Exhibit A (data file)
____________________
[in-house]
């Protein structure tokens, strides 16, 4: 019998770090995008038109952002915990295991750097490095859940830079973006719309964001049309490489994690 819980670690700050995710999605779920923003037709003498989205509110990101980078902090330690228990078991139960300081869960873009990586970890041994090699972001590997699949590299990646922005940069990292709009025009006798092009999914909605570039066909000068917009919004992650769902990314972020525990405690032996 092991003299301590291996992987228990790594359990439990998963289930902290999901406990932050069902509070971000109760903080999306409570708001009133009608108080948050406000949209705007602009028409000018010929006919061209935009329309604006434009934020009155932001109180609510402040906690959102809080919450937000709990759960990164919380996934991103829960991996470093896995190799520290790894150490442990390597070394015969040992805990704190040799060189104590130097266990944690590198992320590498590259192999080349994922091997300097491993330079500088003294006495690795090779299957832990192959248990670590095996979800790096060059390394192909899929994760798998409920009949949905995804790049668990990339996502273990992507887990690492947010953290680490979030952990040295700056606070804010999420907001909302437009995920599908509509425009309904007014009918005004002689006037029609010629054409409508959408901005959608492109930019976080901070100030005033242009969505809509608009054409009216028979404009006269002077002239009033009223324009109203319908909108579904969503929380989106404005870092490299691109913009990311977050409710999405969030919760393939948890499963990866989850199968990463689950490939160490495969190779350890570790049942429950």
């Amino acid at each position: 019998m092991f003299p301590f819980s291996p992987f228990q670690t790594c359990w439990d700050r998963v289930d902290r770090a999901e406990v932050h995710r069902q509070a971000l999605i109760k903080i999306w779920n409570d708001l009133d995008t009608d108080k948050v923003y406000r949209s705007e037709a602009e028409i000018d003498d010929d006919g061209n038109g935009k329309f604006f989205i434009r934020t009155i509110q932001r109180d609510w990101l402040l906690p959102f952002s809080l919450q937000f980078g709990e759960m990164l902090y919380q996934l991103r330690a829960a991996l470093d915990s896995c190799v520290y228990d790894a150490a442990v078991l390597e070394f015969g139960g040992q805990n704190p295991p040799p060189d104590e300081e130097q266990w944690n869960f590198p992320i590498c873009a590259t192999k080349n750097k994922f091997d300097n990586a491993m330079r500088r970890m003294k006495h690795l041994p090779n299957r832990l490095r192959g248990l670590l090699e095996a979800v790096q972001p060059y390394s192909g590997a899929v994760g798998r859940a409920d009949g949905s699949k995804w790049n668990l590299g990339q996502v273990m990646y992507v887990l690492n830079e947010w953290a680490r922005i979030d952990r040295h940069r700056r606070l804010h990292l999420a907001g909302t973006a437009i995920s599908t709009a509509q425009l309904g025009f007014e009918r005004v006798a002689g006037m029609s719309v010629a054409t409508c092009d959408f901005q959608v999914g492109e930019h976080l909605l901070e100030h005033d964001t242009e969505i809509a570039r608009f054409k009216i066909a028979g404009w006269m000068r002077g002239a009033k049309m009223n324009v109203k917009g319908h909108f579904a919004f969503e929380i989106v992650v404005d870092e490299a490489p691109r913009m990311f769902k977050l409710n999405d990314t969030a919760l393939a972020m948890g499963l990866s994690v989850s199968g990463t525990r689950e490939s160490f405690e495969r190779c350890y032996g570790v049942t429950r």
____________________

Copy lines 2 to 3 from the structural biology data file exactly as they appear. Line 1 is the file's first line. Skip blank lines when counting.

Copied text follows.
């Protein structure tokens, strides 16, 4: 019998770090995008038109952002915990295991750097490095859940830079973006719309964001049309490489994690 819980670690700050995710999605779920923003037709003498989205509110990101980078902090330690228990078991139960300081869960873009990586970890041994090699972001590997699949590299990646922005940069990292709009025009006798092009999914909605570039066909000068917009919004992650769902990314972020525990405690032996 092991003299301590291996992987228990790594359990439990998963289930902290999901406990932050069902509070971000109760903080999306409570708001009133009608108080948050406000949209705007602009028409000018010929006919061209935009329309604006434009934020009155932001109180609510402040906690959102809080919450937000709990759960990164919380996934991103829960991996470093896995190799520290790894150490442990390597070394015969040992805990704190040799060189104590130097266990944690590198992320590498590259192999080349994922091997300097491993330079500088003294006495690795090779299957832990192959248990670590095996979800790096060059390394192909899929994760798998409920009949949905995804790049668990990339996502273990992507887990690492947010953290680490979030952990040295700056606070804010999420907001909302437009995920599908509509425009309904007014009918005004002689006037029609010629054409409508959408901005959608492109930019976080901070100030005033242009969505809509608009054409009216028979404009006269002077002239009033009223324009109203319908909108579904969503929380989106404005870092490299691109913009990311977050409710999405969030919760393939948890499963990866989850199968990463689950490939160490495969190779350890570790049942429950």
């Amino acid at each position: 019998m092991f003299p301590f819980s291996p992987f228990q670690t790594c359990w439990d700050r998963v289930d902290r770090a999901e406990v932050h995710r069902q509070a971000l999605i109760k903080i999306w779920n409570d708001l009133d995008t009608d108080k948050v923003y406000r949209s705007e037709a602009e028409i000018d003498d010929d006919g061209n038109g935009k329309f604006f989205i434009r934020t009155i509110q932001r109180d609510w990101l402040l906690p959102f952002s809080l919450q937000f980078g709990e759960m990164l902090y919380q996934l991103r330690a829960a991996l470093d915990s896995c190799v520290y228990d790894a150490a442990v078991l390597e070394f015969g139960g040992q805990n704190p295991p040799p060189d104590e300081e130097q266990w944690n869960f590198p992320i590498c873009a590259t192999k080349n750097k994922f091997d300097n990586a491993m330079r500088r970890m003294k006495h690795l041994p090779n299957r832990l490095r192959g248990l670590l090699e095996a979800v790096q972001p060059y390394s192909g590997a899929v994760g798998r859940a409920d009949g949905s699949k995804w790049n668990l590299g990339q996502v273990m990646y992507v887990l690492n830079e947010w953290a680490r922005i979030d952990r040295h940069r700056r606070l804010h990292l999420a907001g909302t973006a437009i995920s599908t709009a509509q425009l309904g025009f007014e009918r005004v006798a002689g006037m029609s719309v010629a054409t409508c092009d959408f901005q959608v999914g492109e930019h976080l909605l901070e100030h005033d964001t242009e969505i809509a570039r608009f054409k009216i066909a028979g404009w006269m000068r002077g002239a009033k049309m009223n324009v109203k917009g319908h909108f579904a919004f969503e929380i989106v992650v404005d870092e490299a490489p691109r913009m990311f769902k977050l409710n999405d990314t969030a919760l393939a972020m948890g499963l990866s994690v989850s199968g990463t525990r689950e490939s160490f405690e495969r190779c350890y032996g570790v049942t429950r």